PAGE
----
“You often have good art in bad frames and bad frames with good art,” he said. Matching the two with their more appropriate partners has become a physical manifestation of his academic ideas and one of his life’s passions.

Ornate gold frame containing an impressionist painting showing blurred figures possibly in an embrace.
A Lochakov painting owned by Donald Kochan features a head floating horizontally, like a ghost haunting the canvas. | Source: Courtesy Donald Kochan

The mystery continues

Kochan’s Lochakov now hangs in a prime location in his home, which is just three blocks from the nation’s Capitol. The artwork’s surfacing at Goodwill—only one month before the careful display of 38 Lochakov pieces appeared on a concrete bench in San Francisco—raises a new set of questions about this haunting art mystery.

Was the person who gave the piece to Goodwill the same one who neatly laid the paintings out for discovery at Crane Cove Park? If so, why donate just one piece to Goodwill and leave the others abandoned a month later? And are there more Lochakov pieces out there, waiting to be discovered? 

Attempts to reach the South San Francisco Goodwill outlet did not result in any additional information, and the website does not keep an inventory of previously sold items past 90 days. 

The trail of Lochakov’s art through the U.S. began with his late nephew, Michael Lochakov, whose first wife, also deceased, was a woman named Inge Traub. Traub’s niece, Diane Sammons, who died in 2019, lived in San Francisco and worked as a UCSF nurse. Sammons’ longtime partner, John Magri, believes that Lochakov’s artworks were inherited by Sammons after her mother’s death in 2011, as he remembered seeing the pieces in her family home in Huntsville. 

Sammons did not have any children. Her next of kin was Randy Cohen, a half-brother who lives in Florida, and whose wife, Gina Cohen, came out to San Francisco to handle Sammons’ estate after her death. What she saw looked like a crime scene: “It was so obvious people had been in there going through all her stuff,” Cohen said. “I only brought back photos.” 

According to Cohen, a lot of people were taking advantage of Sammons before she died. Cohen found a neighbor driving her old car and suspected a longtime caretaker—name unknown—may have helped herself to Sammons’ stuff.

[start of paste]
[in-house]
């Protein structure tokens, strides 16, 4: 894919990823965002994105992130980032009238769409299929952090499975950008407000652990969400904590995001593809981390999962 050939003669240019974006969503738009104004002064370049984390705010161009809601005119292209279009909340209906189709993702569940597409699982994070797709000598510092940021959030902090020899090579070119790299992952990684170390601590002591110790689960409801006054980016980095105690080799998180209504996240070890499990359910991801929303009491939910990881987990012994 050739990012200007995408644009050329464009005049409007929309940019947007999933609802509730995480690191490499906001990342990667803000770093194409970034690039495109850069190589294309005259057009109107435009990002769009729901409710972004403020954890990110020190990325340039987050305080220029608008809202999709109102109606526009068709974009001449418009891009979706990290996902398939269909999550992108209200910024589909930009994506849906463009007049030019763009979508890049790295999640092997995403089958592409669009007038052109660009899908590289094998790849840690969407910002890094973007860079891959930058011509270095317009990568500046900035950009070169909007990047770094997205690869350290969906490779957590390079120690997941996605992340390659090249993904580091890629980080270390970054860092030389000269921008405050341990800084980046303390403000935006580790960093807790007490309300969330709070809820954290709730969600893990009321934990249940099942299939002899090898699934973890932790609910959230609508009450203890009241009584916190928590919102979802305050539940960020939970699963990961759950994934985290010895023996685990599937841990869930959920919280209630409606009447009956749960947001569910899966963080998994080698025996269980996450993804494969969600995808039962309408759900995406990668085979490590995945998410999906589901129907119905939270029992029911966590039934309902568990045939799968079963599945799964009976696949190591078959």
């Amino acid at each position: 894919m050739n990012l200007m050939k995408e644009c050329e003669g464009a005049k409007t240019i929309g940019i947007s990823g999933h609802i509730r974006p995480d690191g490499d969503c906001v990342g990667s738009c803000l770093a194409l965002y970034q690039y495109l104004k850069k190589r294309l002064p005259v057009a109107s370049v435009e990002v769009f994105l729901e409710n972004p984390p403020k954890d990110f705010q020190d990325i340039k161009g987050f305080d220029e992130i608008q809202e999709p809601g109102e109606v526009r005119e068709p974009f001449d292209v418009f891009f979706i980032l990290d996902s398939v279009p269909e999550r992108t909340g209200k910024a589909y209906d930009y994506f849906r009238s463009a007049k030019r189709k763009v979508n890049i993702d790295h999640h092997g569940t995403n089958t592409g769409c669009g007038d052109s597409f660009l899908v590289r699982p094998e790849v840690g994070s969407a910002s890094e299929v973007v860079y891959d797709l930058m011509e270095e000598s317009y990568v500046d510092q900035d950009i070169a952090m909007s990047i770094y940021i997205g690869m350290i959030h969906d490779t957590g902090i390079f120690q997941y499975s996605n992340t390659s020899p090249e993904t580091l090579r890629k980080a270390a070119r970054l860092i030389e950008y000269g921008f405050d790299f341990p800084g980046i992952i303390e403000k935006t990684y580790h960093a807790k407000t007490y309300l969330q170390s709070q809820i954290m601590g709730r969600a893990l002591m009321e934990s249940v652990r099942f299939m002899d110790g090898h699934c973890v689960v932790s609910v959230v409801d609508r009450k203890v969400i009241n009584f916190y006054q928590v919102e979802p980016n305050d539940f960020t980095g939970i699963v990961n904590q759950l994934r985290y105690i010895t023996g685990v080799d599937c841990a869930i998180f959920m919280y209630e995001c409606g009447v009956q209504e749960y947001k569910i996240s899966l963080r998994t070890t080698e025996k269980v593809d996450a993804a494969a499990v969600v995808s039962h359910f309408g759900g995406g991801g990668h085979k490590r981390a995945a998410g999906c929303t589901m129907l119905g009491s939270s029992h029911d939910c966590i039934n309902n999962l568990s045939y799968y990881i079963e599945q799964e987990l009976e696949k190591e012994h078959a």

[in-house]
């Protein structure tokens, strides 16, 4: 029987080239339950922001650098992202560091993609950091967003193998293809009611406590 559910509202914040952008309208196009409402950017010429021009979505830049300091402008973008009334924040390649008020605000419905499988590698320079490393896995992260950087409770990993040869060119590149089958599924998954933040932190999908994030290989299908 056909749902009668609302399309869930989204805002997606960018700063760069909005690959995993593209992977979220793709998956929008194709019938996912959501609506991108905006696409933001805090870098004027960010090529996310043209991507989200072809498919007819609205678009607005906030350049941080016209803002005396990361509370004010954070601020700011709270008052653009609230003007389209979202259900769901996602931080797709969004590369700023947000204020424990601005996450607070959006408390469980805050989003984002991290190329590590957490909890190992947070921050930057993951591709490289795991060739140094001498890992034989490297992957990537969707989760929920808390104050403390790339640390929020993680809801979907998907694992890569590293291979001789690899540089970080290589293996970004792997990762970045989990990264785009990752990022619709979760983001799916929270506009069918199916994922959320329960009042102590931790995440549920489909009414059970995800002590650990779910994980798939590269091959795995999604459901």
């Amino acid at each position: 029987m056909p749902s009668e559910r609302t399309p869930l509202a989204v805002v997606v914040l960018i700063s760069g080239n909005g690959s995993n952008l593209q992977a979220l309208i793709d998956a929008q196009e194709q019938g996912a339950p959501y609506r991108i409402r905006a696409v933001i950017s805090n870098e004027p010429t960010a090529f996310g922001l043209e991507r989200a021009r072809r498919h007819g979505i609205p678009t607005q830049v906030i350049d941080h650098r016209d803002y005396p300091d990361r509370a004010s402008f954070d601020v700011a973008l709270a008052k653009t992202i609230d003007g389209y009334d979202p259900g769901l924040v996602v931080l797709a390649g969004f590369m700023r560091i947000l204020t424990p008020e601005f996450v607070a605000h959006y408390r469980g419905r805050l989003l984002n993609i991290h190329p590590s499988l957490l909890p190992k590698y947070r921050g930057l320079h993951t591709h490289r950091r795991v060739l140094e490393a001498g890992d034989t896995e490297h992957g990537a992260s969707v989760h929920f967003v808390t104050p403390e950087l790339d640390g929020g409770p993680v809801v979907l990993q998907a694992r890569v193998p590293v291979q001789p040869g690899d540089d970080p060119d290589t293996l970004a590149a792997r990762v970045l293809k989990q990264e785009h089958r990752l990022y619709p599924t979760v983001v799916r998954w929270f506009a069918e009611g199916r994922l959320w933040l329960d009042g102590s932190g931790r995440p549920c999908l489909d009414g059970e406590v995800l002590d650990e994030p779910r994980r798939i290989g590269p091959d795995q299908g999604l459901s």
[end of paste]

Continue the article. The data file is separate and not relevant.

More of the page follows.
Photos of Sammons’ home taken by the real estate agent who listed it for sale, as well as by the haul-away service that cleaned it out, depict messy closets, turned over beds and scattered belongings. In all of the images, there’s not a Lochakov artwork in sight (though a contemporary drawing from Sammons’s condo looks eerily similar to some of Lochakov’s portraits). 

Perhaps whoever pillaged Sammons’ belongings suffered a guilty conscience and, in 2022, began the process of offering the pieces back to the universe. Of this, we may never know.

A local exhibition of the artworks discovered in San Francisco will take place before they are transferred to the Museum of Jewish Art and History in Paris, but the Port of San Francisco has yet to set a date for a public display. 

A cozy corner with a round table, plants, paintings, and a bookcase filled with books.
Donald Kochan's Lokachov painting holds a prime position in his Washington, D.C., home. | Source: Courtesy Donald Kochan

The Lochakov painting purchased by Kochan depicts three figures, one whose head is floating horizontally like a ghost. Kochan didn’t see the figure at first, as it was somewhat hidden by layers of paint—but now it’s all he can see. One easily imagines it as Lochakov’s ghost, at first invisible, then stubbornly persistent. 

While recent attention to Lochakov’s story and art may increase the value of his artworks, Kochan and his wife aren’t interested in flipping their art finds. Often, when he purchases a piece from Goodwill or other auction sites, Kochan will actively search for family members of the artists and include correspondence with them and other materials behind the frames of the works so they are kept with the painting for posterity. 

For Kochan, the search—and the finds—fulfill a deep-seated desire. 

“Hopefully, it will help it live on past us,” he said. 

Julie Zigoris can be reached at